Online Library of Liberty

A collection of scholarly works about individual liberty and free markets. A project of Liberty Fund, Inc.

Advanced Search

Germaine de Staël on the indestructible love of liberty (1818)

n one of the first histories of the French Revolution Germaine de Staël (1766-1817) decries what had been done in the name of “liberty” during the french Revolution. In spite of these deeds, she believes that love of liberty is deeply embedded in the human soul and that it cannot be extinguished by tyrant:

Liberty! Let us repeat her name with so much the more energy that the men who should pronounce it, at least as an apology, keep it at a distance through flattery: let us repeat it without fear of wounding any power that deserves respect; for all that we love, all that we honor is included in it. Nothing but liberty can arouse the soul to the interests of social order. The assemblies of men would be nothing but associations for commerce or agriculture if the life of patriotism did not excite individuals to sacrifice themselves for their fellows. Chivalry was a warlike brotherhood which satisfied that thirst for self-devotion which is felt by every generous heart. The nobles were companions in arms, bound together by duty and honor; but since the progress of the human mind has created nations, in other words, since all men share in some degree in the same advantages, what would become of the human species were it not for the sentiment of liberty?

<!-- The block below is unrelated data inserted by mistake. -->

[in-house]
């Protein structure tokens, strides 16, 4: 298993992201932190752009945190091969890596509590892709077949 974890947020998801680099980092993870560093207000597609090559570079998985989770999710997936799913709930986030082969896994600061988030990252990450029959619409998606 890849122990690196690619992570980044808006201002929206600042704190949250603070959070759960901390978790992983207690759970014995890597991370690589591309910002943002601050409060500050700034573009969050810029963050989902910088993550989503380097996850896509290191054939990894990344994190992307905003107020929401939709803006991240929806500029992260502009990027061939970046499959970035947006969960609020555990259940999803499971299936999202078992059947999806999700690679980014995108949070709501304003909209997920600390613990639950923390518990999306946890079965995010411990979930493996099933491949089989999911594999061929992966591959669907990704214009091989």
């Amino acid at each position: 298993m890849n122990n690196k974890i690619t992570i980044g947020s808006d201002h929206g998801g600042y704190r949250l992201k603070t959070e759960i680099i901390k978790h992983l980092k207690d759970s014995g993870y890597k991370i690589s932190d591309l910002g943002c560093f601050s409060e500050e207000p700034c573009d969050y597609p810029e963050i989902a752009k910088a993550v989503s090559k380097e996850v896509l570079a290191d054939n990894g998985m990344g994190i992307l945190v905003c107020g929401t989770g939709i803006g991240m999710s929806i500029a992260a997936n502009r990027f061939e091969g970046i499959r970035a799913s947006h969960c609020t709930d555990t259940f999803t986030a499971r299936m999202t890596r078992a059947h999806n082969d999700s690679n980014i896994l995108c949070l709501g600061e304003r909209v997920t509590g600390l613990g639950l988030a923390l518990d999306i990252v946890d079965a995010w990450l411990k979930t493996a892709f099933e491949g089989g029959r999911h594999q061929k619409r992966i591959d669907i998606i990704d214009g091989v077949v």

It is time that twenty-five years, of which fifteen belong to military despotism, should no longer place themselves as a phantom between history and us, and should no longer deprive us of all the lessons and of all the examples which it offers us. Is Aristides to be forgotten, and Phocion, and Epaminondas in Greece; Regulus, Cato, and Brutus at Rome; Tell in Switzerland; Egmont and Nassau in Holland; Sidney and Russell in England; because a country that had long been governed by arbitrary power was delivered, during a revolution, to men whom arbitrary power had corrupted? What is there so extraordinary in such an event as to change the course of the stars, that is, to give a retrograde motion to truth, which was before advancing with history to enlighten the human race? By what public sentiment shall we be moved henceforth if we are to reject the love of liberty? Old prejudices have now no influence upon men except from calculation; they are defended only by those who have a personal interest in defending them. What man in France desires absolute power from pure love or for its own sake? Inform yourself of the personal situation of its partisans, and you will soon know the motives of their doctrine. On what then would the fraternal tie of human associations be founded if no enthusiasm were to be developed in the heart? Who would be proud of being a Frenchman after having seen liberty destroyed by tyranny, tyranny broken to pieces by foreigners, unless the laurels of war were at least rendered honorable by the conquest of liberty? We should have to contemplate a mere struggle between the selfishness of those who were privileged by birth and the selfishness of those who are privileged by events. But where would then be France? Who could boast of having served her, since nothing would remain in the heart, either of past times or of the new reform?